Hack Reactor describes itself as the Computer Science degree for the 21st Century and is one of many coding academy startups created over the last five years. They don’t offer loans or credits you can transfer anywhere else. And they do more than just teach you to code. They’ve also been targeted by California’s Bureau for Private Postsecondary Education (BPPE) because they haven’t registered or validated their curriculum with the agency. Hack Reactor CEO and co-founder Anthony Phillips diplomatically countered the BPPE’s demands in an interview with Venture Beat a while back, saying that “what that looks like and what makes sense for our schools is not necessarily going to fit in the current regulation.” These schools are trying to teach rapidly-changing technologies in demand by companies like Google and Facebook and can’t wait six months for a bureaucrat to approve a change to course content or provide necessary oversight to make sure students aren’t taken advantage of.

Are there any universal lessons from these examples? Will hundreds of traditional institutions evaporate over the next 10 years? What role does innovation play at your campus? Does some of what you read here cause a negative reaction? Innovation and change are not always warm and fuzzy endeavors.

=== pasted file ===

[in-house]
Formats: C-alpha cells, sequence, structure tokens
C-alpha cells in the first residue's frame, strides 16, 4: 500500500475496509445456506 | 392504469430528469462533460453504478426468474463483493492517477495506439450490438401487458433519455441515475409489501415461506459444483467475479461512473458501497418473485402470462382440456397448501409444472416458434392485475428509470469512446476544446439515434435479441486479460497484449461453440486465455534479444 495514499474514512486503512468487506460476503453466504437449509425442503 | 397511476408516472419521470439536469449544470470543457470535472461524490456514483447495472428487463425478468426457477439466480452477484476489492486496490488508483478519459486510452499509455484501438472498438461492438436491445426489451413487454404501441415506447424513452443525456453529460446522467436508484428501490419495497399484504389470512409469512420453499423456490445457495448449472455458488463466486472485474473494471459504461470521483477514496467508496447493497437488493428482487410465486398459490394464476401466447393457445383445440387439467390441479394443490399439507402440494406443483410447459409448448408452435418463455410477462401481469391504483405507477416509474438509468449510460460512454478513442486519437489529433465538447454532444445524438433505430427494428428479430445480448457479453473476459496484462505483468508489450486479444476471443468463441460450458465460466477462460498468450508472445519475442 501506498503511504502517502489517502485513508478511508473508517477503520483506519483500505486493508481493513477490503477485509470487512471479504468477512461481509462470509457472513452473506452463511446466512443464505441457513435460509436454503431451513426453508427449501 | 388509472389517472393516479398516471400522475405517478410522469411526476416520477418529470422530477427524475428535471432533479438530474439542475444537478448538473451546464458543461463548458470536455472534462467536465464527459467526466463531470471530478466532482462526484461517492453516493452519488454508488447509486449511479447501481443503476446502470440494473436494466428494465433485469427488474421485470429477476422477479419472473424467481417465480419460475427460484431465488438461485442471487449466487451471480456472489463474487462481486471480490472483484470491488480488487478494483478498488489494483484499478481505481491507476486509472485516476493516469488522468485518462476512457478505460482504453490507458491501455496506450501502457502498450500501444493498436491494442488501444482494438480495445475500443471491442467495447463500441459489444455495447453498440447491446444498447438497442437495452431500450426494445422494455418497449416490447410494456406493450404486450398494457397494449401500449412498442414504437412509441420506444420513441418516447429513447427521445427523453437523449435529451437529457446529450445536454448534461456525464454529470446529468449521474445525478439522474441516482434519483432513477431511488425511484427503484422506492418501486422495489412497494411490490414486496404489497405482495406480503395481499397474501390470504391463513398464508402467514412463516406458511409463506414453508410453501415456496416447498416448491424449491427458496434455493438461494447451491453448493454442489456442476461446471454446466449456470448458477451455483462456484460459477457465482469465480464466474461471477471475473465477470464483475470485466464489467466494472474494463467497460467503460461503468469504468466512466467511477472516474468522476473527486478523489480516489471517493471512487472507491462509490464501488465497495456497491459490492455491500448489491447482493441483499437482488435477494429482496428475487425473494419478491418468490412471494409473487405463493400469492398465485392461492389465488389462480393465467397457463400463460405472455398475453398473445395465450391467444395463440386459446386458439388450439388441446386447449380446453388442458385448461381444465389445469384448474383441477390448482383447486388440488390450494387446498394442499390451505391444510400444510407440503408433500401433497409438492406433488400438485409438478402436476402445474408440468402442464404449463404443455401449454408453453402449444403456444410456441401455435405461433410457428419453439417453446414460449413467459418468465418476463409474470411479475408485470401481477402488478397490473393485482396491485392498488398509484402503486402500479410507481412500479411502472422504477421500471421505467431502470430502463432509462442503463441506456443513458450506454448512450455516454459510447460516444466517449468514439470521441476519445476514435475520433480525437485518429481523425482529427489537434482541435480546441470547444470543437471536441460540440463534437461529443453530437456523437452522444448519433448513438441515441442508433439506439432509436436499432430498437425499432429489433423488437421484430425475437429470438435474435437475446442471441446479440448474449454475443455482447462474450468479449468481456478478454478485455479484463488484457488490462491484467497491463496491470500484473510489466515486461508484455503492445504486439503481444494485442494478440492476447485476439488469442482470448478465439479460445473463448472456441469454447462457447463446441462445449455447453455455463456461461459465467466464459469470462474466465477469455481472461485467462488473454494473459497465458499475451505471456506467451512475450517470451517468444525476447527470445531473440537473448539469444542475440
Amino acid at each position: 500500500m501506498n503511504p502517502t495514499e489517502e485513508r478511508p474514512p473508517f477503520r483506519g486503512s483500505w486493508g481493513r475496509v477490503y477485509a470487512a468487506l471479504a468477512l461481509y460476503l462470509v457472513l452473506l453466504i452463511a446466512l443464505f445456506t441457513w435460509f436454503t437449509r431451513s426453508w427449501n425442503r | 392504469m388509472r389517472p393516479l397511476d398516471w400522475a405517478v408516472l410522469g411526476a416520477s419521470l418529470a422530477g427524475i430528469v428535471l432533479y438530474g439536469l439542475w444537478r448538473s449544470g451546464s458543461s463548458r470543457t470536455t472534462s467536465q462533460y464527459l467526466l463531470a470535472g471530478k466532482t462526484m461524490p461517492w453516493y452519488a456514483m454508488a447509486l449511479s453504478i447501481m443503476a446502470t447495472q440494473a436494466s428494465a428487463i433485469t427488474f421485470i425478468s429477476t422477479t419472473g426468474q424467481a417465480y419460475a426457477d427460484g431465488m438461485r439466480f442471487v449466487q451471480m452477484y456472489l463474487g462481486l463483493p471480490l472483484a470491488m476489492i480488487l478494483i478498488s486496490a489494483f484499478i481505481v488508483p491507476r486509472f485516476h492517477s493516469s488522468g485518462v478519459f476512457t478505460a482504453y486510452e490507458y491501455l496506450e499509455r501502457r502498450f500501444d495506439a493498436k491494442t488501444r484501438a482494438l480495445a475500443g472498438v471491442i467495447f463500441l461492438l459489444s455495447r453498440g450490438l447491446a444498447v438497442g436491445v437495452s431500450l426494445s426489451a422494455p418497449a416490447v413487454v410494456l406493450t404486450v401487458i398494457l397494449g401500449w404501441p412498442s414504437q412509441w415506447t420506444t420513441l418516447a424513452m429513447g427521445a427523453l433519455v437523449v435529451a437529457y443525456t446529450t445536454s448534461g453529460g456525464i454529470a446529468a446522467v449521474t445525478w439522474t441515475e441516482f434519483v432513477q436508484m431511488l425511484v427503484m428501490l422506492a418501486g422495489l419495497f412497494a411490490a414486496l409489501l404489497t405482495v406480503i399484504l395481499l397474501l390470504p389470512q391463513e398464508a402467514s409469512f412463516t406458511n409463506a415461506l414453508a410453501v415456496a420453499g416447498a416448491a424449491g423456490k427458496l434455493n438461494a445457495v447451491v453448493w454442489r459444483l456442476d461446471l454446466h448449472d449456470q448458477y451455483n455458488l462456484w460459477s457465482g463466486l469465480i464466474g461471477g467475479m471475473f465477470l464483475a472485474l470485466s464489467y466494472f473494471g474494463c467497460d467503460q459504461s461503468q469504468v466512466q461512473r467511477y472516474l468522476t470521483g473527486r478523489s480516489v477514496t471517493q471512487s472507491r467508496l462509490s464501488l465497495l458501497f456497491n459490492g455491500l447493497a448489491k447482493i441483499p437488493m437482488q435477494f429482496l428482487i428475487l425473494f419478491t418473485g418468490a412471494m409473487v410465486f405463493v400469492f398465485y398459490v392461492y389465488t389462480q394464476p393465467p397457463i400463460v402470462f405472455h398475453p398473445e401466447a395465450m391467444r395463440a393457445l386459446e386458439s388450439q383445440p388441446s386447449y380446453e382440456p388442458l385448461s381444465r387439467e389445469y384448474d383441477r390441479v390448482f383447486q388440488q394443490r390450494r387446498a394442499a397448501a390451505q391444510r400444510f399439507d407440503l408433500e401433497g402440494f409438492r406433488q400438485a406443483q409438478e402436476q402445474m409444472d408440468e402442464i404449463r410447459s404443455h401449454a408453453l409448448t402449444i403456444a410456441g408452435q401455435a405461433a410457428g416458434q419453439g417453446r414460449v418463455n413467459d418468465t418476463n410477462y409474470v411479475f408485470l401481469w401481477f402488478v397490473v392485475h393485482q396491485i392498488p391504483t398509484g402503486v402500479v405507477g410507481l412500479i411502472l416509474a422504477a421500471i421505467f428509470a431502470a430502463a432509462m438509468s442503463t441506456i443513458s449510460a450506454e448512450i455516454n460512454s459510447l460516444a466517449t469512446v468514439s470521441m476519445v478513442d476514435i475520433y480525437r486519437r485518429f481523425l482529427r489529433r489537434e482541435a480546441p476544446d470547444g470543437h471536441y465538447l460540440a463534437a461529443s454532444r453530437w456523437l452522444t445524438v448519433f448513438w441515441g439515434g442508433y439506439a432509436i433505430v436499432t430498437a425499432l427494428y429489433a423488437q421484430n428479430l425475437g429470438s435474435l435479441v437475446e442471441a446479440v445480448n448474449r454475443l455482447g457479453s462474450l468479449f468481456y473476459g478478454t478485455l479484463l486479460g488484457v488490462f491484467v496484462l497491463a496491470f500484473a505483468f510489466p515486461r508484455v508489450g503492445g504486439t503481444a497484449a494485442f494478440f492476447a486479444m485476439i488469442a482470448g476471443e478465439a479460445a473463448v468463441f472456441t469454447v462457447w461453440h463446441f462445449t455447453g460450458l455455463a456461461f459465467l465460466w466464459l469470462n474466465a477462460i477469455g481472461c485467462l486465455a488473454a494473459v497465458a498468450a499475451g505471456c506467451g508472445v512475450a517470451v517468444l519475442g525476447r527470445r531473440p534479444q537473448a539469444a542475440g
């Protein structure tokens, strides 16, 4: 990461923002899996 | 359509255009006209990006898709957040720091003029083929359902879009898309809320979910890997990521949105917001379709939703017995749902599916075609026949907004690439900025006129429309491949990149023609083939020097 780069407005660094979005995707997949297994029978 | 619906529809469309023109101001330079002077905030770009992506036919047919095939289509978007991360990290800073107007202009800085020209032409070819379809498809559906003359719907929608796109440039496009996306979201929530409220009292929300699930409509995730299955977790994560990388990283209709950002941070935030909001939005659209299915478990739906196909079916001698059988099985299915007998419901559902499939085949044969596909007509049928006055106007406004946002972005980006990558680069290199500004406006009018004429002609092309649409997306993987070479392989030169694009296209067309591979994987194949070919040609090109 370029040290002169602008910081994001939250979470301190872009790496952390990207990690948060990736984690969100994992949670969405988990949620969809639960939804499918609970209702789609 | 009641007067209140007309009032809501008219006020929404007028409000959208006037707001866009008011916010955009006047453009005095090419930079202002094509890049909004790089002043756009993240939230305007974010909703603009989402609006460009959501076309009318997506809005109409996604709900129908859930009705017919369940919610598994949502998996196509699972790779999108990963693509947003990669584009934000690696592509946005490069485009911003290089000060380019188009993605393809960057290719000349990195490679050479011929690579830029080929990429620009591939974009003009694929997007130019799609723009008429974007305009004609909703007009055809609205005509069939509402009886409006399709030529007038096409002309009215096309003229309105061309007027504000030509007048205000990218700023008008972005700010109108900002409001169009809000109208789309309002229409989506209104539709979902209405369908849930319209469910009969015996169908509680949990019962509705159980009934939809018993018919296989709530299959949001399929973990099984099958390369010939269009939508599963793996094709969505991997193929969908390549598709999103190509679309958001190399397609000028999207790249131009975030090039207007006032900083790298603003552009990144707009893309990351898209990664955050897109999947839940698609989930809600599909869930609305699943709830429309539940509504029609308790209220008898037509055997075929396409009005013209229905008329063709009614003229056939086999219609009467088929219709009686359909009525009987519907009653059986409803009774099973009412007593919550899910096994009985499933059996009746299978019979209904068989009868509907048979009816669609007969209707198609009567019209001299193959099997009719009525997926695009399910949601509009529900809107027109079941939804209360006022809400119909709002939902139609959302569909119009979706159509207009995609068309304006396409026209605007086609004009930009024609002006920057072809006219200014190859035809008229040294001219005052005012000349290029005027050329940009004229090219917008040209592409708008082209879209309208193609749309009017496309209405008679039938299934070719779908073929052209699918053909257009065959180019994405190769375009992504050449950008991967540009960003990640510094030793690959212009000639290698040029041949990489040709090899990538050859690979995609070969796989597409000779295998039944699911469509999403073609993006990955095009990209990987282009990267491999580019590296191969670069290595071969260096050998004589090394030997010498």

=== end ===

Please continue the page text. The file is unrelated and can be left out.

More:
Higher education is one of the oldest institutions in the world. Many institutions are resilient and baked into the fabric of their communities. They’ll change, and perhaps shrink, as the number of traditional college-age students slowly decreases and competition from online programs increases. But there is opportunity to grow and prosper, at least for institutions that understand who they are and that are capable of communicating that difference to prospective students.

Realizing that innovation and experimentation is happening inside traditional institutions should be motivating for academic leaders everywhere. These same leaders should consider new players outside of traditional, government-supported higher education as potential disruptors. Forty years ago, Toyota sold mopeds, Oldsmobile was a well-known brand, and there were only three TV networks. At the very least, broader awareness of these experiments should be familiar to parents, students, faculty, and academic leadership with the ultimate goal of sustained improvement in educational outcomes and value.